Heading into El Camino, writer and director Vince Gilligan was more than willing to admit that more than 10 characters from the Breaking Bad universe would pop up during the course of the film. After all, it’s impossible to spoil something fans already know: if you’re making a Breaking Bad movie, there’s sure as hell going to be Breaking Bad characters in it.
Warning: spoilers for El Camino: A Breaking Bad Movie will follow.
Where the mystery lied was when and how these characters would appear, for example, Badger and Skinny Pete opening the film as Jesse’s only option for survival, or the poisoning death of Lydia Rodarte-Quayle being casually mentioned on the radio, or Todd’s more-extreme-than-we-realized sociopathy being further fleshed out in a body-dumping subplot from the past.
It’s the matter in which these famed Breaking Bad faces and places were introduced that produce the movie’s most awe-inspiring moments, the most notable of which being the diner scene between Jesse and Walter White just prior to the film’s conclusion.
Unlike the previous deviations into Breaking Bad’s past — Jesse’s time at Todd’s apartment, his riverside moment with Mike, the scene of him being toyed with on the chain — Walt and Jesse’s post-weekend adventure breakfast (the scene is set following the pair’s days-long RV cook in the middle of the desert) has no bearing on El Camino or Jesse’s decisions throughout the film.
So, why include it? Given the lack of narrative importance, the only reasonable option would be for emotional closure.
The last time we saw Walter White, he was a disheveled and worn-down shell of himself as he freed his former partner from neo-Nazi captivity that he himself was responsible for. While “Felina” is widely heralded as one of the greatest series finale episodes of all-time, it certainly does not present the version of Walter White that fans will remember for the rest of their lives.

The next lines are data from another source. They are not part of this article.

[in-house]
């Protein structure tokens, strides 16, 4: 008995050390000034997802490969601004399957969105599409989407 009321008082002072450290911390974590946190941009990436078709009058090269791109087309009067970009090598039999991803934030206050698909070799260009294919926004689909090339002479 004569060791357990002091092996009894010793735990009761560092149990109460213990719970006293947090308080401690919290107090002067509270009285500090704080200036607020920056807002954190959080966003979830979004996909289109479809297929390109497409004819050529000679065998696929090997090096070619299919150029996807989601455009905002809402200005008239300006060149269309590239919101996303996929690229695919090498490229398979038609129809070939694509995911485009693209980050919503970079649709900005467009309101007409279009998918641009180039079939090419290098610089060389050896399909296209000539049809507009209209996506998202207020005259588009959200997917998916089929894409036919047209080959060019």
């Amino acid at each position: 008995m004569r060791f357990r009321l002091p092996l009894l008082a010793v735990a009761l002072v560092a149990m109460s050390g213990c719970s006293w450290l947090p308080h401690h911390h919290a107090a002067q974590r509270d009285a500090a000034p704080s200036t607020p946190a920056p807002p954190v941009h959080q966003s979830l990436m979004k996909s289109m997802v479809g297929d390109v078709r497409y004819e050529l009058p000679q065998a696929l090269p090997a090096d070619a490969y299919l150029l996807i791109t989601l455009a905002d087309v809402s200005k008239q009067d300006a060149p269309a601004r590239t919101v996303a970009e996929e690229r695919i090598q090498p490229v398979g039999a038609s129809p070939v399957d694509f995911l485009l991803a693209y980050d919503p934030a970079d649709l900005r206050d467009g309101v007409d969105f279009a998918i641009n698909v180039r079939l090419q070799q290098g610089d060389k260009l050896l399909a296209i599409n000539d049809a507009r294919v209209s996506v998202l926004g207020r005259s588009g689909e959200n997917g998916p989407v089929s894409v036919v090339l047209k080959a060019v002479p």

By including this casual breakfast conversation, writer and director Vince Gilligan was not only able to deliver a fan service moment of returning to a nostalgic time gone by, but he was able to give the audience a proper lasting image of the foundational relationship that made Breaking Bad as beloved as it was.
Featuring a youthful, innocent, bitch-filled Jesse and a coughing, contemplative, remorseful, coping-with-his-impeding-death Walt, the breakfast scene gave us one final look at the men Walt and Jesse once were before all this madness and why fans connected to the characters so intensely.
Jesse, naive and as loyal as ever, rags on Walt — who is as fatherly as ever as he encourages Jesse to consider enrolling in college — for not realizing that he did, in fact, graduate from high school, while also vehemently promising Mr. White that every cent of his roughly $600,000 share will make his way to his family, regardless of how long it takes.
The best way to understand and digest El Camino is to consider it an epilogue or a lost chapter: it’s all the things that Breaking Bad wanted to say and do but just didn’t have time to. Walter White was always meant to be morally questionable, to say the least, but where Breaking Bad originally leaves him, he was so far gone he barely and rarely appeared to have a soul.
Now, if El Camino does prove to be the final chapter of Breaking Bad‘s generation-defining story, it provides us with a lasting memory of Walt and Jesse that’s far from the remorse-filled conclusion we were previously left with.
We’re reminded of a time when Walt was — albeit woefully misguided — a family man and a father figure. We’re reminded of a time where Jesse was wrapped up in the natural intoxication of his first love. But perhaps most importantly, we’re reminded of the beginning: a simpler time before the bleak comedic comfort of Breaking Bad devolved into an outright heartbreaking tragedy.
Simply put, the breakfast scene gave us a chance to say goodbye.
You can find our SPOILER-FILLED El Camino: A Breaking Bad Movie review here.
El Camino: A Breaking Bad Movie is now streaming on Netflix.
Eric is a New York City-based writer who still isn’t quite sure how he’s allowed to have this much fun for a living and will tell anyone who listens that Gotham City is canonically in New Jersey. Contact him on Twitter @eric_ital or via email firstname.lastname@example.org